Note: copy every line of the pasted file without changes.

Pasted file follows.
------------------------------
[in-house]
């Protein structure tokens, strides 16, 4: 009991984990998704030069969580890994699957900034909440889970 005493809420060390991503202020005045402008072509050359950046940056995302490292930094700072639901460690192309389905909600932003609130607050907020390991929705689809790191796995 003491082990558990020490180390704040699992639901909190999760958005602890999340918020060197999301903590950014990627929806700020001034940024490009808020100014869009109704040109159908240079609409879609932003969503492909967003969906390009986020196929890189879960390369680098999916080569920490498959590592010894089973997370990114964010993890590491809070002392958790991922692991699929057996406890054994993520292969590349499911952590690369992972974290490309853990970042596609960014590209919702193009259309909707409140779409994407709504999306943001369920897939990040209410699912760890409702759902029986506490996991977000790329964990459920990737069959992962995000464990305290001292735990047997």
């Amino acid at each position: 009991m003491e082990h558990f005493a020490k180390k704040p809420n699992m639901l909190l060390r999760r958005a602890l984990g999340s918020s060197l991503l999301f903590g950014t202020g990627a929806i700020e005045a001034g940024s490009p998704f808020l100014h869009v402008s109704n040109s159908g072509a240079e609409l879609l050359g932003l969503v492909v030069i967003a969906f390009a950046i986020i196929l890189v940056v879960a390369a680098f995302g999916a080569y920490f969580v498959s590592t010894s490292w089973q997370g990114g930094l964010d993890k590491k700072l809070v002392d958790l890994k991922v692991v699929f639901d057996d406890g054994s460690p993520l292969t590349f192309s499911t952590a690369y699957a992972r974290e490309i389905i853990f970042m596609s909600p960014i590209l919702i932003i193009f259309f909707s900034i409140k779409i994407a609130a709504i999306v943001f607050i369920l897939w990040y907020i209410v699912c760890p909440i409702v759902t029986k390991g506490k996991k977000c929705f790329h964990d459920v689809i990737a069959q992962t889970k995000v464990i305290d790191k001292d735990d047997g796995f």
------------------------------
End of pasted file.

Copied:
[in-house]
């Protein structure tokens, strides 16, 4: 009991984990998704030069969580890994699957900034909440889970 005493809420060390991503202020005045402008072509050359950046940056995302490292930094700072639901460690192309389905909600932003609130607050907020390991929705689809790191796995 003491082990558990020490180390704040699992639901909190999760958005602890999340918020060197999301903590950014990627929806700020001034940024490009808020100014869009109704040109159908240079609409879609932003969503492909967003969906390009986020196929890189879960390369680098999916080569920490498959590592010894089973997370990114964010993890590491809070002392958790991922692991699929057996406890054994993520292969590349499911952590690369992972974290490309853990970042596609960014590209919702193009259309909707409140779409994407709504999306943001369920897939990040209410699912760890409702759902029986506490996991977000790329964990459920990737069959992962995000464990305290001292735990047997």
């Amino acid at each position: 009991m003491e082990h558990f005493a020490k180390k704040p809420n699992m639901l909190l060390r999760r958005a602890l984990g999340s918020s060197l991503l999301f903590g950014t202020g990627a929806i700020e005045a001034g940024s490009p998704f808020l100014h869009v402008s109704n040109s159908g072509a240079e609409l879609l050359g932003l969503v492909v030069i967003a969906f390009a950046i986020i196929l890189v940056v879960a390369a680098f995302g999916a080569y920490f969580v498959s590592t010894s490292w089973q997370g990114g930094l964010d993890k590491k700072l809070v002392d958790l890994k991922v692991v699929f639901d057996d406890g054994s460690p993520l292969t590349f192309s499911t952590a690369y699957a992972r974290e490309i389905i853990f970042m596609s909600p960014i590209l919702i932003i193009f259309f909707s900034i409140k779409i994407a609130a709504i999306v943001f607050i369920l897939w990040y907020i209410v699912c760890p909440i409702v759902t029986k390991g506490k996991k977000c929705f790329h964990d459920v689809i990737a069959q992962t889970k995000v464990i305290d790191k001292d735990d047997g796995f």